The Sixth Edition represents the continued evolution of impairment evaluation. Many states require the use of the “most recent Edition” of the Guides either by statute or code. The most recent edition is the standard for U.S. Federal workers’ compensation cases (Federal Employee’s Compensation Act). This is the international standard used in Australia, Canada, Hong Kong, Korea, New Zealand, and South Africa.
AMA Guides, Sixth Edition – Mastery — extensive resources for learning and using the Sixth Edition.
ImpairmentCheck — 24/7 expert guidance on impairment ratings.
Published in December 2007 by the American Medical Association, the Sixth Edition reflects significant evolution in the impairment-evaluation process. The Sixth Edition provides a consistent methodology with a more rational basis for defining impairment. It was designed by a consensus process to improve the reliability of impairment ratings and, therefore, to reduce conflict, increase fairness, and ease resolution. Impairment values overall are similar to the values assigned in the Fourth and Fifth Editions; however, corrections have been made for certain ratings provided in prior Editions, and impairment ratings are now provided for certain conditions that do result in permanent functional deficits but in the past were not ratable.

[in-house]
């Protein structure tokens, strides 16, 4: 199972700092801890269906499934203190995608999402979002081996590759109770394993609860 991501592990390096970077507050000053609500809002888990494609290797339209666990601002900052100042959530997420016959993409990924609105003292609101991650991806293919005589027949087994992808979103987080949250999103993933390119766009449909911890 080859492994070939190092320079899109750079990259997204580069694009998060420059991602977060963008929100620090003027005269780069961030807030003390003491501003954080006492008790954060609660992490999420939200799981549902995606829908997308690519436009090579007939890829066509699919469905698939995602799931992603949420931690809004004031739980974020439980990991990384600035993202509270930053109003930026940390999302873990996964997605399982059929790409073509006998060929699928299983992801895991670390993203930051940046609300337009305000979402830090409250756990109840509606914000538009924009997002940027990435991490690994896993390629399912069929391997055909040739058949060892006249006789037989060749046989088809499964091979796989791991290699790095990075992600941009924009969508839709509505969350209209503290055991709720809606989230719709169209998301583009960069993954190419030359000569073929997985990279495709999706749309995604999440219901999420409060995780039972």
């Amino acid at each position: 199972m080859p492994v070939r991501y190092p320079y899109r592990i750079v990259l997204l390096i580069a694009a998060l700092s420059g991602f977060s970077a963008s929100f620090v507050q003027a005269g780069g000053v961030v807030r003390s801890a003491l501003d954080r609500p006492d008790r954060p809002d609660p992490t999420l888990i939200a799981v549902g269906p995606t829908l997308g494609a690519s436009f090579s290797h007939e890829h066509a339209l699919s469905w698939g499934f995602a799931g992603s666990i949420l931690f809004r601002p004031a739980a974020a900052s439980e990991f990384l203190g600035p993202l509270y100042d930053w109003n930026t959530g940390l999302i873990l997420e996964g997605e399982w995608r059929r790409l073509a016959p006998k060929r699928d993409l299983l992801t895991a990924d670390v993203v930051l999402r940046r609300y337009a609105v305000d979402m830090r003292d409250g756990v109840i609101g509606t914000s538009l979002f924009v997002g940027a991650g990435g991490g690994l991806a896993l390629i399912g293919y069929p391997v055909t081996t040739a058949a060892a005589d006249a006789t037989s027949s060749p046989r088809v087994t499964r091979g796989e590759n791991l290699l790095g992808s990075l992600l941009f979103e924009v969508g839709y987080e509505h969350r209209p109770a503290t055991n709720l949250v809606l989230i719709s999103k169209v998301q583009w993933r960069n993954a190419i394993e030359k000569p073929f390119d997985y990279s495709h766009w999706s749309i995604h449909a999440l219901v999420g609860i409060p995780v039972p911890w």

The standardized methodology is applied to each chapter to enhance the relevancy of impairment ratings, improve internal consistency, and promote ease of application to the rating process. This ordered method enables busy physicians to become proficient with the ratings for multiple organ systems and to anticipate how each chapter is organized in order to better assimilate the information.
The Sixth Edition applies both terminologies and an analytical framework based on the International Classification of Functioning, Disability, and Health (ICF) to generate five impairment classes that permit the rating of the patient from no impairment to most severe. A diagnosis-based grid has been developed for each organ system. The grid arranges commonly used ICD-9 diagnoses within the five classes of impairment severity according to the consensus-based dominant criterion.